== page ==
Q&A: Reserve Fund Start-Up

Q How do we start a reserve fund? Where does the money come from? What can we or can’t we use the money for? Must we get approval from shareholders/owners in order to spend the reserve fund?

—Board Member at a New Condo

A “Many condominium documents and homeowner association documents describe the creation of a reserve fund. The idea of a reserve fund is to save money for expensive repairs that will inevitably have to be made in the future,” says Stuart Lieberman, Esq. of Lieberman & Blecher, P.C. in Princeton. “This could include roofs, sidewalks, tennis courts and swimming pools.

“Often, the governing documents will identify the kinds of financial instruments that can be used in order to grow the fund. In general, these will be secure, less risky kinds of investments, such as highly rated bonds, and low risk stocks. While the return may not be as great with these investments, they are secure and the money will most likely be available when it needs to be spent for the specified purposes.

“Whether or not your governing documents require a reserve fund, it is something that I generally recommend. This is the classic rainy day fund. If you don’t have a fund, these kinds of repairs can be very expensive and can lead to the need for special assessments in the thousands of dollars. A good reserve fund is a way to guard against very high special assessments.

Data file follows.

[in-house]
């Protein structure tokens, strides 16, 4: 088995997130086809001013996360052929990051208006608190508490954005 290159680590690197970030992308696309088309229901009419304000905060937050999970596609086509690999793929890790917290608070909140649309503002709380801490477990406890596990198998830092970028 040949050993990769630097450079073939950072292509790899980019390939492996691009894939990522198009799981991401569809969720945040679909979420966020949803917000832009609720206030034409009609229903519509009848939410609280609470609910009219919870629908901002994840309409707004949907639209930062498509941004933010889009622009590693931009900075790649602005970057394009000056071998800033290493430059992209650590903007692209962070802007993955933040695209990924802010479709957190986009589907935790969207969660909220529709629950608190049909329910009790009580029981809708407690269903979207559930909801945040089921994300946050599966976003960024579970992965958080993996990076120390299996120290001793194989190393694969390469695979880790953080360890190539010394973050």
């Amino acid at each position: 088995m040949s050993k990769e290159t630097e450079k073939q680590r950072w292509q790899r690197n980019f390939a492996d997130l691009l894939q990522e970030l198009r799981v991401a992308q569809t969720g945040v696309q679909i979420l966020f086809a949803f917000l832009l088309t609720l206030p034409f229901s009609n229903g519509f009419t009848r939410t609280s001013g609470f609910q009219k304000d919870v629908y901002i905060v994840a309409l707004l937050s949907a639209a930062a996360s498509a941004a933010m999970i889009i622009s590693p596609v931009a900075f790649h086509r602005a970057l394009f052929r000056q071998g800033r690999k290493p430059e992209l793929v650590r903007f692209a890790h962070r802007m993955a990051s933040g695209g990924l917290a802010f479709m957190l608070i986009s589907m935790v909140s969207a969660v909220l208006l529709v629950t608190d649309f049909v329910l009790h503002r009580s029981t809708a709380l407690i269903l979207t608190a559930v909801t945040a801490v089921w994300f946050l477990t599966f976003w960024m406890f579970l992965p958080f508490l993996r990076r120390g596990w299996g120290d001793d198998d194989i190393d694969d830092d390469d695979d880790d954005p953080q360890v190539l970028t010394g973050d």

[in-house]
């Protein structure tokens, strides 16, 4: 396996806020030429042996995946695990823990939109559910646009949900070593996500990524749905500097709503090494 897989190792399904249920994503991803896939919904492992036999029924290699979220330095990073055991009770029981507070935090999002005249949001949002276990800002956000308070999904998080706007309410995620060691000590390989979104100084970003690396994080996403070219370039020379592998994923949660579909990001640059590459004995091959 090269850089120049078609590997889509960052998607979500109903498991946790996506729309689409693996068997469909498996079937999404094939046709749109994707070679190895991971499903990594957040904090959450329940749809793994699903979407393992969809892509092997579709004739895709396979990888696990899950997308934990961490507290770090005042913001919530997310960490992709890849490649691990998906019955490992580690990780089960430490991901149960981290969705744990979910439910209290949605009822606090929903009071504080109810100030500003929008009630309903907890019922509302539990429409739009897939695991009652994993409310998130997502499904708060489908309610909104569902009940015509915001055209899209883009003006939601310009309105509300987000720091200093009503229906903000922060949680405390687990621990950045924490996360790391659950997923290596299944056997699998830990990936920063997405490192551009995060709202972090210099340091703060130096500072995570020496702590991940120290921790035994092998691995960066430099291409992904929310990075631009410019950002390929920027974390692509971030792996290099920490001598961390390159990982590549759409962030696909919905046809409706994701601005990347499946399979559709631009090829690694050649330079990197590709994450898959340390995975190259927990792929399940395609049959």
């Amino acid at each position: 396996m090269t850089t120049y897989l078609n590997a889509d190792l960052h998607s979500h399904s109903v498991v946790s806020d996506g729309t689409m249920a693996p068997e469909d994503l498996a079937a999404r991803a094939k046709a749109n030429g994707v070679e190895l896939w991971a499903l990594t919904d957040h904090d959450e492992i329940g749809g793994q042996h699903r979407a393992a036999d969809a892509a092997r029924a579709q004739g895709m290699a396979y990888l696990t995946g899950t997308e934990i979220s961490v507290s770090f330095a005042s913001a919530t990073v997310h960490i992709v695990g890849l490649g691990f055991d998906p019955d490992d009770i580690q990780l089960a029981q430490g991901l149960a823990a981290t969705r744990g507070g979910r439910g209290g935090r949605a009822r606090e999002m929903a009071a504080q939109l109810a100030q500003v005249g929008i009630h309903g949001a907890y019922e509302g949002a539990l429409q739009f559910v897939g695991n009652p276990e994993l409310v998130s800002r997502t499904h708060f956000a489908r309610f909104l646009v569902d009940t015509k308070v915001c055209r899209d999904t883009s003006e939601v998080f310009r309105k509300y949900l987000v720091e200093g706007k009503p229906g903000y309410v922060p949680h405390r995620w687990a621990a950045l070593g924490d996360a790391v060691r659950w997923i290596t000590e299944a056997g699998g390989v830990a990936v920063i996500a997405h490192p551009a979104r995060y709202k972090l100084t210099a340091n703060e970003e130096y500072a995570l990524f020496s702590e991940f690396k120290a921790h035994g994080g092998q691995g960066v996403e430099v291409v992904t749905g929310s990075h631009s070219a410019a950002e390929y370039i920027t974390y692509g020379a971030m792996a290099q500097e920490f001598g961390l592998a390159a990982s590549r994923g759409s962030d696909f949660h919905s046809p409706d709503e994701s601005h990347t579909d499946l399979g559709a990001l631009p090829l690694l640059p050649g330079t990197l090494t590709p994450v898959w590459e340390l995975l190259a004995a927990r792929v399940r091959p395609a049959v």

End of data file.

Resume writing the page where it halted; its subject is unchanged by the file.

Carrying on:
“I recommend two kinds of experts in order to start a reserve process. The first is an engineer who can review the common elements and publish a schedule indicating the projected lifespan of the various expensive components of the common elements and determine likely costs of repair to, or if necessary (as in the case of roofs), replacement.

“With that schedule in hand, I would also recommend consulting with a trusted financial advisor. That advisor will help create a portfolio that will meet the kind of structure proposed by your engineer.

“The money will come from an increase in the maintenance fees that are charged to the unit owners. It can be spent for those items that are described as requiring a reserve in the governing documents. If the governing documents do not detail this information, state law may also provide an answer.

“Since this is a part of the maintenance responsibilities that are entrusted to the board of trustees, usually special permission to make an expenditure from the reserves is not required as long as the expenditure is for one of the things either provided for in the governing documents or in state law.

“In the final analysis, it is almost always a good idea to have a reserve fund. Since some of the particulars vary from state to state, make sure you consult with the board attorney to make sure your reserve fund is both healthy and legal.”

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